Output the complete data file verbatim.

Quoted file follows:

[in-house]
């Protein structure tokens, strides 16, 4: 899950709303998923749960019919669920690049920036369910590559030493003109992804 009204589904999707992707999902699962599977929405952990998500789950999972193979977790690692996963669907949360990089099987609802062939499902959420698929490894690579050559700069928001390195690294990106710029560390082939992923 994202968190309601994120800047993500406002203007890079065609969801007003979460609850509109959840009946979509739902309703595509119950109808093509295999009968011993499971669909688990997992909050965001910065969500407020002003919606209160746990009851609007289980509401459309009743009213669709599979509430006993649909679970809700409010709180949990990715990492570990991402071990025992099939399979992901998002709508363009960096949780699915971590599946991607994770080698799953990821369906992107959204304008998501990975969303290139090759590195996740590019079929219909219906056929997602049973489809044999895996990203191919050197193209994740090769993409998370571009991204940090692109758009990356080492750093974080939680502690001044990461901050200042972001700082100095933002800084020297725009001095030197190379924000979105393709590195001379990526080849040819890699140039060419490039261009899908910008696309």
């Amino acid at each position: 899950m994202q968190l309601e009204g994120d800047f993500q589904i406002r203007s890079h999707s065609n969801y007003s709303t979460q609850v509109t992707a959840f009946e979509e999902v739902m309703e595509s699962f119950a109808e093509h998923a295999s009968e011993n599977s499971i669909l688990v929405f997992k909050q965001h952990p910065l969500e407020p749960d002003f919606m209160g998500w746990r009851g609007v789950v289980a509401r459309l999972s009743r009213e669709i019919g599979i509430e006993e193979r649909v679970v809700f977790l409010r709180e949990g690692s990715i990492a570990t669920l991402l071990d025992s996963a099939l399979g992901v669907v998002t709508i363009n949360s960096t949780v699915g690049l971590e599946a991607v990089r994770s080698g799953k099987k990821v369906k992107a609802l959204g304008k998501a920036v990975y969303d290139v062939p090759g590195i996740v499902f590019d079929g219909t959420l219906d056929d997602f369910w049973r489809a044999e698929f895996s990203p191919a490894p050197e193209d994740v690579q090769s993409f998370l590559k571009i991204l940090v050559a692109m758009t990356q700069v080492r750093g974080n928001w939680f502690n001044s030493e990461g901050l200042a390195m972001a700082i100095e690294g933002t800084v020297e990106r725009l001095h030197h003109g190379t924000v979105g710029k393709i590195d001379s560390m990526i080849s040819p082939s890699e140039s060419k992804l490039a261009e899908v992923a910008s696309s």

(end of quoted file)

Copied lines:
[in-house]
């Protein structure tokens, strides 16, 4: 899950709303998923749960019919669920690049920036369910590559030493003109992804 009204589904999707992707999902699962599977929405952990998500789950999972193979977790690692996963669907949360990089099987609802062939499902959420698929490894690579050559700069928001390195690294990106710029560390082939992923 994202968190309601994120800047993500406002203007890079065609969801007003979460609850509109959840009946979509739902309703595509119950109808093509295999009968011993499971669909688990997992909050965001910065969500407020002003919606209160746990009851609007289980509401459309009743009213669709599979509430006993649909679970809700409010709180949990990715990492570990991402071990025992099939399979992901998002709508363009960096949780699915971590599946991607994770080698799953990821369906992107959204304008998501990975969303290139090759590195996740590019079929219909219906056929997602049973489809044999895996990203191919050197193209994740090769993409998370571009991204940090692109758009990356080492750093974080939680502690001044990461901050200042972001700082100095933002800084020297725009001095030197190379924000979105393709590195001379990526080849040819890699140039060419490039261009899908910008696309």
């Amino acid at each position: 899950m994202q968190l309601e009204g994120d800047f993500q589904i406002r203007s890079h999707s065609n969801y007003s709303t979460q609850v509109t992707a959840f009946e979509e999902v739902m309703e595509s699962f119950a109808e093509h998923a295999s009968e011993n599977s499971i669909l688990v929405f997992k909050q965001h952990p910065l969500e407020p749960d002003f919606m209160g998500w746990r009851g609007v789950v289980a509401r459309l999972s009743r009213e669709i019919g599979i509430e006993e193979r649909v679970v809700f977790l409010r709180e949990g690692s990715i990492a570990t669920l991402l071990d025992s996963a099939l399979g992901v669907v998002t709508i363009n949360s960096t949780v699915g690049l971590e599946a991607v990089r994770s080698g799953k099987k990821v369906k992107a609802l959204g304008k998501a920036v990975y969303d290139v062939p090759g590195i996740v499902f590019d079929g219909t959420l219906d056929d997602f369910w049973r489809a044999e698929f895996s990203p191919a490894p050197e193209d994740v690579q090769s993409f998370l590559k571009i991204l940090v050559a692109m758009t990356q700069v080492r750093g974080n928001w939680f502690n001044s030493e990461g901050l200042a390195m972001a700082i100095e690294g933002t800084v020297e990106r725009l001095h030197h003109g190379t924000v979105g710029k393709i590195d001379s560390m990526i080849s040819p082939s890699e140039s060419k992804l490039a261009e899908v992923a910008s696309s």